While not a queer relationship, Zakia and Mohammad’s tale fits within the paradigm of the need for queerism because of the issues surrounding the rules of love in their society. Two people who the world tries to keep a part for reasons of socialized rules and regulations that are only as real as people make them need queerism because by definition queerism recognizes the legitimacy of love that is not viewed as an acceptable norm or even questioned on the legitimacy of the norm. For example, how could a straight man love a transwoman while knowing that that person used to be a man? To many in the heteronormative solipsistic world, it would be a demonstration that the straight man is not as masculine as he could be, and that the transwoman will never “really” be a woman. But for people who understand queerism, they recognize that the straight man is as masculine as he ever is, and that the woman he is involved with is a woman, and that there is no problem here anyway because it really isn’t anyone’s business except the two people involved in the relationship. Queerism grants autonomy and legitimacy to all consensual adult relationships without the societal pressures of aligning with norms of that culture.

Zakia and Mohammad represent a time old conundrum of love and injustice, which is that the most perfect person for you can bring you such pleasure while only to have societal norms and cultural customs screech with indignation at the boldness of your actions. It is an unfair and harsh world. One of the only points of peace for a person is intimacy and love. Part of realizing the ugliness of the world is understanding that there are people, cultural customs, and societal norms that will stand in the way of the one universal thing that will give people comfort. Queerism stands to fight against that in whatever form it takes.


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Light Summer Reading: The Politics of Heroin

I read often and read a variety of fiction and non-fiction, it is one of my passions. Thick, juicy books are a particular favorite because of the offering that this book can take a person for a wild ride for awhile. These books also offer the feeling of a monumental achievement when they’re finally finished, and a sadness occupies the reader knowing that their book is over, the story is now known, the journey is through. This summer’s thick book selection is Alfred W. McCoy’s The Politics of Heroin: CIA Complicity in the Global Drug Trade, a thoroughly juicy book that documents the global heroin trade from the 1920s to the early 2000s. McCoy was a graduate student who compiled first hand accounts of the international heroin trade from military officers, government officials, drug dealers, drug traffickers, and other academics. It is a comprehensive and detailed work, something to be admired considering the depth and scope of the work on a particularly dangerous trade. McCoy admittedly started out somewhat naive and had to learn rapidly how to navigate the underground world of the heroin business while gathering accurate information from people who had great reason to keep their secrets private. What McCoy found was that the CIA was not only complicit, but took leadership in the opium and heroin industry on an international scale. From page xvi of the preface, McCoy writes:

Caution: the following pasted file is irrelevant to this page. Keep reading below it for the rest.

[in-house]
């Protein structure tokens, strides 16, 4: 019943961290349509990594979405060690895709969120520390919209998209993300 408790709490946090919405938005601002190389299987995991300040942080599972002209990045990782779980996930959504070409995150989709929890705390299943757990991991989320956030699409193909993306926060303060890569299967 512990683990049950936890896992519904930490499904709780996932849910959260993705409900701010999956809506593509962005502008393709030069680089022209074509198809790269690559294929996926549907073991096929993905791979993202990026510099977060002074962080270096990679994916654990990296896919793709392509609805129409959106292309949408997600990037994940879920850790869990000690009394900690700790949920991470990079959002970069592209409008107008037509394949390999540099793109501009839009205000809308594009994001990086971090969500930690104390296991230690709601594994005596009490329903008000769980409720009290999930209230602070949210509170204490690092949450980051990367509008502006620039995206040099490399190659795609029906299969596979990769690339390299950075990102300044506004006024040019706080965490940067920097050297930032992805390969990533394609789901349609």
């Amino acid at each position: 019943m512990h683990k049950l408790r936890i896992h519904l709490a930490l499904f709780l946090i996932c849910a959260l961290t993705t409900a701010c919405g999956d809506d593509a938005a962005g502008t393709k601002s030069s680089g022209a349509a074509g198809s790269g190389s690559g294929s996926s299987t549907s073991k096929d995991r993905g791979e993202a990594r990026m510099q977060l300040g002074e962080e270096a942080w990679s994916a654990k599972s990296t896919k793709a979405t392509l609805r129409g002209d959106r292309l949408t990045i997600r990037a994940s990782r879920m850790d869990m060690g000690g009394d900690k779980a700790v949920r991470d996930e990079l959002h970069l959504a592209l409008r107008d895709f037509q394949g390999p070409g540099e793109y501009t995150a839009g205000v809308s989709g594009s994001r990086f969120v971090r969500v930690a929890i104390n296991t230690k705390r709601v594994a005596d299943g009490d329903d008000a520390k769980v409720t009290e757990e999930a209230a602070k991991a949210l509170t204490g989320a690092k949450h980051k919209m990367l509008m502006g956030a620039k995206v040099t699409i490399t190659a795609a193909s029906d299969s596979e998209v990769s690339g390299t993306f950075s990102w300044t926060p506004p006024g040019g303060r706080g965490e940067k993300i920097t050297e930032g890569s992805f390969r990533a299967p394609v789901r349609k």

By now I was certain the the CIA’s Air America was transporting opium for its Hmong hill tribe allies. I knew too that somebody in the CIA station had good reason to stop my research. After all, if it were just a matter of a few soldiers smuggling tribal opium on a few flights, why the ambush? Why the death threats? Clearly, I had to look beyond the villages to explore involvement in the upper echelons of the Lao military. One source, an American police adviser, hinted that the chief-of-staff of the Royal Lao army, General Ouane Rattikone, owned the laboratory that was producing the “Double U-O Globe” heroin brand then flooding U.S. Army camps in South Vietnam. But I needed confirmation. And it could only come from one source, General Ouane himself. 

As a result of his investigation into the CIA’s role within the global heroin trade, McCoy was harassed and the publication of his book was nearly censored by the American government:

Claiming that my book was a threat to national security, the CIA official had asked Harper & Row to suppress it. To his credit, Mr. Canfield had refused. but he had agreed to allow the agency to review the manuscript prior to publication

Defeated in the public arena, the CIA turned to covert means, tugging at every thread in the threadbare life of a graduate student. Over the coming months, CIA agents in Laos intimidated my sourced. HEW investigated my graduate school fellowship. The FBI tapped my phone. The IRS audited my poverty-level income. during these difficult days, New York Congressman Ogden Reid, a ranking member of the House Foreign Relations Committee, telephoned to say that he was sending his investigators to Laos to look into the opium situation. (xxi)

Most of the reason of CIA involvement with the international heroin trade has to do with pandering to rebels within politically volatile situations where the CIA needs to make positive relations with rebels in order to achieve American interests. For instance, in order to defeat the political reach of communism in Europe, the CIA teamed with Corsican crime syndicates who were sophisticated international heroin smugglers:

The CIA, through its contacts with the Socialist party, had sent agents and a psychological warfare team to Marseille, where they dealt directly with Corsican syndicate leaders through the Guerini brothers. The CIA’s operatives supplied arms and money to Corsican gangs for assaults on Communist picket lines and harassment of important union officials. During the month-long strike the CIA’s gangsters and the purged CRS police units murdered a number of striking workers and mauled the picket lines. (60)